This is an easy, straight forward recipe for making a restaurant quality Prime Rib, (Standing Rib Roast)
The reason I like cooking this beef prime rib roast so slow is that instead of the meat being very well done on the outside and real rare on the very center (as it would be if you cooked the roast at 350 degrees for the entire cooking time). The meat will have about 1/2" of well done on the outside and the rest will be evenly cooked.
Remember that Real Rare will be a little tough, so it is best served about half way between rare and med. rare. And the grade of meat you purchase will also have a large impact on how tender your finished roast will be.
There are 4 grades of meat, Prime, Choice, Select and Standard. If your grocery store doesn't specify the grade of meat, and it's on sale, the chances are you'll be buying one of the lessor grades. If you're spending the Big Buck for this great piece of meat, plan on spending a little more, and get one that's Choice, or Prime. It'll make a big difference in the finished roast.
Again, a good older Cabernet goes GREAT with this. MY favorite is a Beringer's, Knight's Valley, Cabernet. It's not cheep, but well worth the money when you're serving such a great Standing Rib Roast.
Buying and trimming:
The following are ideas that I've read and re-written from some of my best web-sites.
When ordering the rib roast from a butcher, be sure to request a “choice” roast cut from the SMALL LOIN END, the best being ribs 12 through 10 (???). Have the butcher cut off the chine/backbone. The rib bones look best if they are shortened and frenched, have the butcher do this for you as well.
I read in another cookbook that the "small loin end" is the 1 - 3 ribs, so I would be careful what I ask for, as long as you say the small loin end.
To add even more confusion to this, I've also had a "center cut". This cut is more meaty, with less fat inside, but it is also a little dryer tasting (because of less fat inside).
NOW, WHAT I'VE LEARNED:
Every once in a while, one of our local supermarkets has prime rib on sale. The last 2 times my buddy bought one, he (by accident) bought roasts from different ribs. The last time we had prime rib (pictured), it was the best and most tender. We both thought the same thing, and after we were finished eating, I looked it up on the "Bovine Myology" web-site. What we ate that night comes from the #7 - #10 bones. I then asked my butcher at a different supermarket about the 7 - 10 bone, and he confirmed that this was the most tender part of prime rib.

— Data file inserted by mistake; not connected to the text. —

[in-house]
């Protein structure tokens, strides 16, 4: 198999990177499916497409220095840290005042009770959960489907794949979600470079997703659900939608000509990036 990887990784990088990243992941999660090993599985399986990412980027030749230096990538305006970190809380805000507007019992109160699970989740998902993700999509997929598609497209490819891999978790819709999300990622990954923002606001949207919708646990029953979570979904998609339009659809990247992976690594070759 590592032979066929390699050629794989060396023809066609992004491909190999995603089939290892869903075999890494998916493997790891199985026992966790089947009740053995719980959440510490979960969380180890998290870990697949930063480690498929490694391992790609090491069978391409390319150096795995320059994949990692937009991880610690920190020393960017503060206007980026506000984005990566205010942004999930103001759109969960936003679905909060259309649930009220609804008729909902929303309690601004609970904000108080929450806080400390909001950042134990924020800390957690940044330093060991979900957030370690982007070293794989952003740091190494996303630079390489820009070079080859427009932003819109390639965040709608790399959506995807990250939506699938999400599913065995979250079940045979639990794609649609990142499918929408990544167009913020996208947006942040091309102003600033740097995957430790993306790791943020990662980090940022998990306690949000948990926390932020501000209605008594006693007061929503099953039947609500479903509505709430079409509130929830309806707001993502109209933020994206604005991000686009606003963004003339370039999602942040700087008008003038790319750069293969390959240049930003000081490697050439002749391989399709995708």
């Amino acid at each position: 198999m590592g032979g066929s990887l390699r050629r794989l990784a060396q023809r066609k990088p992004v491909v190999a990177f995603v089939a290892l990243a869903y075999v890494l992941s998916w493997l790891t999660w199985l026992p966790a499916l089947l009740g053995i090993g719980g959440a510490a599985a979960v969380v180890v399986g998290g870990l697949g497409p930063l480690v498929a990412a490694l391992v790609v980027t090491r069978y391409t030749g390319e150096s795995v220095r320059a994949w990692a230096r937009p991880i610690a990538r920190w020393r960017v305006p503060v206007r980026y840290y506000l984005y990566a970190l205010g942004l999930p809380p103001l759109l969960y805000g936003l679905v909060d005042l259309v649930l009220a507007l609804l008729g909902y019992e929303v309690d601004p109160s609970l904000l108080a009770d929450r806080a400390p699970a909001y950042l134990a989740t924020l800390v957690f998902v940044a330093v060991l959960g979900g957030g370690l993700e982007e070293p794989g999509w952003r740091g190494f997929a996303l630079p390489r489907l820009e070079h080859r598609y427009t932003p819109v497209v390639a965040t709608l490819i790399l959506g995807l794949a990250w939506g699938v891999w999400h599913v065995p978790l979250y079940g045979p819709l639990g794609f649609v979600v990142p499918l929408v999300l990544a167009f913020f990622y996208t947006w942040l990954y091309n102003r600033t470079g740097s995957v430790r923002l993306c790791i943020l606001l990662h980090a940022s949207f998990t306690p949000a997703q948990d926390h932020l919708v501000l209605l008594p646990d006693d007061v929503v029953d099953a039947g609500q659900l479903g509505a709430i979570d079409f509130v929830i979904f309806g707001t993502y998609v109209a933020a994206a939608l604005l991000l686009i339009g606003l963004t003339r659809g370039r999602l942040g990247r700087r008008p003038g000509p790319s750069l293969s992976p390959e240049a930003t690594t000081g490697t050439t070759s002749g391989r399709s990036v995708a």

Now that I've totally confused you, enjoy Prime Rib, any way YOU like it.
2. When purchasing a roast, purchase one rib per person if you're having "MEAT DAY". If your serving it with sides, you should probably have about 3/4 pound per person. Be sure to ask your guests how big they want their piece when you cut it. I don't usually serve it with the bone (it takes up too much room on the plate.
Click on the Picture to Enlarge.
3. Prepare the Roast by inserting slivers of Garlic all around, oil, then rub lots of Salt, Pepper, and Blacken into the meat, lay the sliced onions on top after you have placed it on a rack in a baking dish. Insert a meat thermometer into the thickest part of the meat in such a way that you will be able to see it through the window in the door without having to open it.
4. Place the meat in the oven for 20 minutes then turn down to 275 deg., without opening the door. Cook an additional 1 3/4 hours or until the meat thermometer reads 110 - 120 degrees, 110 degrees will give you a rare roast, pictured, and 120 degrees will end up med rare. If you like well done meat, don't waste your money on a prime rib, purchase a chuck or a top round and make a pot roast out of it.and 120 degrees will end up med rare. If you like well done meat, don't waste your money on a prime rib, purchase a chuck or a top round and make a pot roast out of it.
Cooking time should not change because you have a larger piece of meat, because, although the meat will be longer, the diameter will usually remain about the same. This timing works good for a roast that is 6" - 7" in diameter.
Click on the Picture to Enlarge.
6. Take the roast out of the oven and let it rest for 20-30 minutes loosely covered with alum. foil; this allows the roast to finish cooking and the juices to re-distribute. Don't worry about letting it rest too long because there isn't such a thing with Prime Rib (it's usually served at room temperature).
Letting it rest, covered, lets it finish cooking. If you leave the thermometer in, you'll notice that it will actually go up about 10 degrees. If you wish to make gravy (sauce), you can set the meat on a separate platter, cover with aluminum foil, and use the pan drippings for the base of a sauce.
7. If you don't have a rack to place the meat on, you can use rough cut carrots and onions. Make sure you spray some Pam on the pan prior to putting the vegetables in. Later, you can place these vegetables into the pot you're making the gravy in, and grind them up with an immersion blender to become part of the gravy / sauce.
"Worked like a charm! Thank you SO much!" M.M., Woodland CA
"Excellent recipe! I just wish prime rib was affordable!" M.P., Shelton CT
"Excellent recipe, thanks for sharing" C.C., Palm Springs CA
If there are any leftovers from this Prime Rib, it's easy to re-heat, just like the resaurants do. Make up an beef Jus', and dip the cold slices of meat in, just long enough to heat them up without cooking them.
Or, you could make up a quick 15 Minute Gravy, and dip the meat in it to warm up as shown above. With a gravy, you could have gravy for the mashed potatoes to go along with it. It's like having that great prime rib all over again. You won't taste that it's a leftover.
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